robot neantherdal
Frankenstein is the timeless story of reanimating a dead body through the use of technology.

And now a team of researchers in the US seem to be walking in the footsteps of Mary Shelley's creation with a new experiment.

Teams at the University of California, San Diego (UCSD) are experimenting with lumps of tissue taken from fossil bones of our early ancestors

They've reportedly managed to grow tiny brains, about the size of a pea, in petri dishes inside labs.

They say the next step is to link these cavemen brains to robots using neural implants to try and create a kind of Neanderthal cyborg.

This, in turn, will allow them to find out what caused Neanderthals to go extinct - leaving homo sapiens to colonise the Earth.

Despite the fact the last Neanderthal walked the Earth over 40,000 years ago, modern scientists are still learning new things about them thanks to advances in technology.

It takes several months to grow the Neanderthal DNA-containing stem cells into these tiny brains called "organids". And, once finished, they come out in a strange "popcorn" shape compared to the spherical human organids.

The team are planning to wire them up to crab-like robots to see how the two compare with each other.

"Ultimately, we want to compare the Neanderthalised organoid [with the robot] to test its ability to learn," said Alysson Muotri, a member of the research team at UCSD.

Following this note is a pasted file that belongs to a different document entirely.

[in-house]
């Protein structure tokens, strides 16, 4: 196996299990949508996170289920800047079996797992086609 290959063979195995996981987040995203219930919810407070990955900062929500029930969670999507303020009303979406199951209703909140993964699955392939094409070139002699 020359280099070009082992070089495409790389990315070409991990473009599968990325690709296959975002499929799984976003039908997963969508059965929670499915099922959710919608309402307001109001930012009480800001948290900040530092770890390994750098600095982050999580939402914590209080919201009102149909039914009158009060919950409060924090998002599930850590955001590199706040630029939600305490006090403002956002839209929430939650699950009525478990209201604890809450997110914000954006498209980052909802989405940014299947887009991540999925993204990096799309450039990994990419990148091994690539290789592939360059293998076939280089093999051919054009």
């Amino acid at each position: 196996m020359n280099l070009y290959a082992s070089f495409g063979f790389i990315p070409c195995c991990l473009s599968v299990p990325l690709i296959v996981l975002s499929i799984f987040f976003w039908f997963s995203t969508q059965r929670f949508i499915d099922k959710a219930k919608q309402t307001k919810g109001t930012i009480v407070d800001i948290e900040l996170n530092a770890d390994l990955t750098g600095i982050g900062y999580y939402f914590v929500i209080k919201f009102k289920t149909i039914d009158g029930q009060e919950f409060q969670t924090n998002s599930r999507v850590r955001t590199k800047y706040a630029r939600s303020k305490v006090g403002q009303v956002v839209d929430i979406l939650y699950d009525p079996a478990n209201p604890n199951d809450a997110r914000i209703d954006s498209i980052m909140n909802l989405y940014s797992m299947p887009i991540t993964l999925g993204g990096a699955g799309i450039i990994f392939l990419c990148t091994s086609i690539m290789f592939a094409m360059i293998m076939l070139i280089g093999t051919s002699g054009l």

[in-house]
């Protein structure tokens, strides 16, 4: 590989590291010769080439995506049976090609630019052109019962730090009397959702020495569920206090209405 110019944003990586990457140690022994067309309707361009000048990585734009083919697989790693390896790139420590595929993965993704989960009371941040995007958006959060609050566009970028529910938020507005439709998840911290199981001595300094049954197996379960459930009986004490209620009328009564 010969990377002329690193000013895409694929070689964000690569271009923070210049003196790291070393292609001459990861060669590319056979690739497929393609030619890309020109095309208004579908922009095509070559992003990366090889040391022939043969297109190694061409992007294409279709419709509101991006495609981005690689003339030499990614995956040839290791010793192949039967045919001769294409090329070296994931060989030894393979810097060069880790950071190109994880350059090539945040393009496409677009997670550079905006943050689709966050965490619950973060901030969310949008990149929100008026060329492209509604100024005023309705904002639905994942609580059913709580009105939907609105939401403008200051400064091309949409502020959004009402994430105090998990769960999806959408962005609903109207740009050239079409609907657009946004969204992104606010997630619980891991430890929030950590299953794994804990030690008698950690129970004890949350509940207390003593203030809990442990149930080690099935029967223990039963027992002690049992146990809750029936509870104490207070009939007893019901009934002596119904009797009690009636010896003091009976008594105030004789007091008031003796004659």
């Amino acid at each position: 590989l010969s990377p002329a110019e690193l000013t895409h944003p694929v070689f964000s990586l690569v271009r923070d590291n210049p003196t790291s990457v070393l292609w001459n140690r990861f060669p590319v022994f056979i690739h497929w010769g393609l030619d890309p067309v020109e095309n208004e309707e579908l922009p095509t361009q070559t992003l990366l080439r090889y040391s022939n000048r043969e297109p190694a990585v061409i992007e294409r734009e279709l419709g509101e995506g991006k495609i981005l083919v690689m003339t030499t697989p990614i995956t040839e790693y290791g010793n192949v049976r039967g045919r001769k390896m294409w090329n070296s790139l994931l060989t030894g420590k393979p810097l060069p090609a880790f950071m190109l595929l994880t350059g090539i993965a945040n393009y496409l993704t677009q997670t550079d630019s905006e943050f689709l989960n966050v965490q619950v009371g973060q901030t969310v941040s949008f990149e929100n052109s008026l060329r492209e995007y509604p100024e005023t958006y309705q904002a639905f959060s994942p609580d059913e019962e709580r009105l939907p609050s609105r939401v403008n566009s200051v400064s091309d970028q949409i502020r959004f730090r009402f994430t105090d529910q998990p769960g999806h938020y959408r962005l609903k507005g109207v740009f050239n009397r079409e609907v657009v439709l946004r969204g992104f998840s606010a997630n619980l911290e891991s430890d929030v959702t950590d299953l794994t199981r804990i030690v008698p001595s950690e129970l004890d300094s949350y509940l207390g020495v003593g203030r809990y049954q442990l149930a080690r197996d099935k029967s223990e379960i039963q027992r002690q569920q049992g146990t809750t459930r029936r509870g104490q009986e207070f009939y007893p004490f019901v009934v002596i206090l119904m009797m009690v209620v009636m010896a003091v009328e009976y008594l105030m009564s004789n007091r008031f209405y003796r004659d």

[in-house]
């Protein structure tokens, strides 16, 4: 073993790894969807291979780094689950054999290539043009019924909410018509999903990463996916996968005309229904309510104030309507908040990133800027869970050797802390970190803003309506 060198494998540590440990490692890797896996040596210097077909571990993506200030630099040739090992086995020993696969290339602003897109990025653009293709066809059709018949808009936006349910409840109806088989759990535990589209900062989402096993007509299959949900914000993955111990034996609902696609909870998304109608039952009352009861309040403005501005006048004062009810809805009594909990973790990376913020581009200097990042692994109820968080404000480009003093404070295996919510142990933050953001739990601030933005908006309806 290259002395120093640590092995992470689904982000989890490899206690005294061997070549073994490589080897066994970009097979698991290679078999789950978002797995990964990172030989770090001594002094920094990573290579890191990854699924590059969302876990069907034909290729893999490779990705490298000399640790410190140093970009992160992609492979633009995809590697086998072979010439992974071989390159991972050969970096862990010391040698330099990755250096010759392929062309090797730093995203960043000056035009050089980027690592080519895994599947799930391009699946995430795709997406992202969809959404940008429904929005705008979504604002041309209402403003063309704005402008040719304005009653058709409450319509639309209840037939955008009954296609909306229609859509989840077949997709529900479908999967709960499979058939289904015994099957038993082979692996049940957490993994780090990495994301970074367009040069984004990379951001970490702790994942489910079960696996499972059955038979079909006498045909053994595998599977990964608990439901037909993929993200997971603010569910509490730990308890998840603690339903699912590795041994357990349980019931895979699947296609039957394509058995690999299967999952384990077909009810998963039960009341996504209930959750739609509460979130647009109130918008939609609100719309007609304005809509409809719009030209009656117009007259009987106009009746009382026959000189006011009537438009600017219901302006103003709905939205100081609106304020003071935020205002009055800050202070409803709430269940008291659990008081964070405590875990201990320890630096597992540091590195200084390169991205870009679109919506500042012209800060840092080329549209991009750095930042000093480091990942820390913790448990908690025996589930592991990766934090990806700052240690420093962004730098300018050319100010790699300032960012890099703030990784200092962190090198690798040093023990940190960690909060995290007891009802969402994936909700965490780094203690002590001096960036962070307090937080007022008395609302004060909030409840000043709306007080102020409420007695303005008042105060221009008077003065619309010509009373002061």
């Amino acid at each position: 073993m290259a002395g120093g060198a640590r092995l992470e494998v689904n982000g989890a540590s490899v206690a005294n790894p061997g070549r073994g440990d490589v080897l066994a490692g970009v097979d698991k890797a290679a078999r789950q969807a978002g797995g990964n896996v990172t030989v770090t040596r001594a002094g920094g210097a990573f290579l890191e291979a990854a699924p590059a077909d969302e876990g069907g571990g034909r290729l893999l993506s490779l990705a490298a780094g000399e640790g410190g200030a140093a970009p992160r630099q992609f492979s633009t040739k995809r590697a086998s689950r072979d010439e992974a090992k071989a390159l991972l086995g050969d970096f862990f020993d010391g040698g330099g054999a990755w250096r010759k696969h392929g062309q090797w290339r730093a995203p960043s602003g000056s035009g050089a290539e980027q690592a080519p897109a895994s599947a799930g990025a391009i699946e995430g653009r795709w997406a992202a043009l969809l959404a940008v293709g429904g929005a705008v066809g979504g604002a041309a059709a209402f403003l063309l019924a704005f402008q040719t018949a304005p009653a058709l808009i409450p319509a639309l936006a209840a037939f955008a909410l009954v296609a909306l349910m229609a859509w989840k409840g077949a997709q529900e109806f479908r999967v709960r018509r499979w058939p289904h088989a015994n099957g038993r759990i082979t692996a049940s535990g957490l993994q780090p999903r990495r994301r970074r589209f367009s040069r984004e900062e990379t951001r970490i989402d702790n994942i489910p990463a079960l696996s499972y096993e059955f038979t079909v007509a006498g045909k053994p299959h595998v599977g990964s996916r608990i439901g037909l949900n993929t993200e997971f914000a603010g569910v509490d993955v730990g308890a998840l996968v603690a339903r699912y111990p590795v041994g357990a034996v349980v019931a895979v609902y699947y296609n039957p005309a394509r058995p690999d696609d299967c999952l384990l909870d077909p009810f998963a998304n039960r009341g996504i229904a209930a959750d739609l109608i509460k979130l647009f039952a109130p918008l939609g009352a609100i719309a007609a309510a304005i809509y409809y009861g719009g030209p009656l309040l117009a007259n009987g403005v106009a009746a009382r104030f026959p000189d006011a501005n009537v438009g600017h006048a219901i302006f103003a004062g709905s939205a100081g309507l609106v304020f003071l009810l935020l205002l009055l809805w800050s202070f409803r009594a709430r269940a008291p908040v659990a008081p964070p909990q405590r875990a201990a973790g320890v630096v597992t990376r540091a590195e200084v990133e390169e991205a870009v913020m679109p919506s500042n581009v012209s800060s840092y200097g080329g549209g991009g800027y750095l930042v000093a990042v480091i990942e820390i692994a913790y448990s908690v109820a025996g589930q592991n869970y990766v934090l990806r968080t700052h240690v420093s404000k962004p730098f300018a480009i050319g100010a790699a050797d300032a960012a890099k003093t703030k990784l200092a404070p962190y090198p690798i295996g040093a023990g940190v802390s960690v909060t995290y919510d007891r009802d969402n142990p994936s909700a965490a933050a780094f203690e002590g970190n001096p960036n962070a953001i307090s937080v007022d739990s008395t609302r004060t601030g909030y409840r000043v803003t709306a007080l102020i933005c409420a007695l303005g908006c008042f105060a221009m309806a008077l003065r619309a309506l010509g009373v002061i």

"By doing this systematically, we will learn what are the genetic alterations that made us uniquely human and why they were positively selected."

Gradually, it is believed that the Frankenstein crab robots will be able to learn their surroundings through the mini-brains that are controlling them.

Seeing how they learn differently will give clues about the differences.

"Neanderthals are fascinating because they shared Earth with us and there is now genetic evidence we actually bred with them," said Muotri.

A separate study in Japan has previously concluded that while early homo sapiens did not have larger brains than Neanderthals, they had very different brain structures - including a larger cerebellum.

Using data from 1,095 (human) participants, researchers from Keio University examined the relationship between the size of the cerebellum and abilities such as language comprehension and production, and working memory.

Their findings suggest that the early Homo sapiens' brain structure meant they had better cognitive and social abilities than Neanderthals.

This may have improved early humans' ability to adapt to changing environments, increasing their chances of survival compared with the Neanderthals.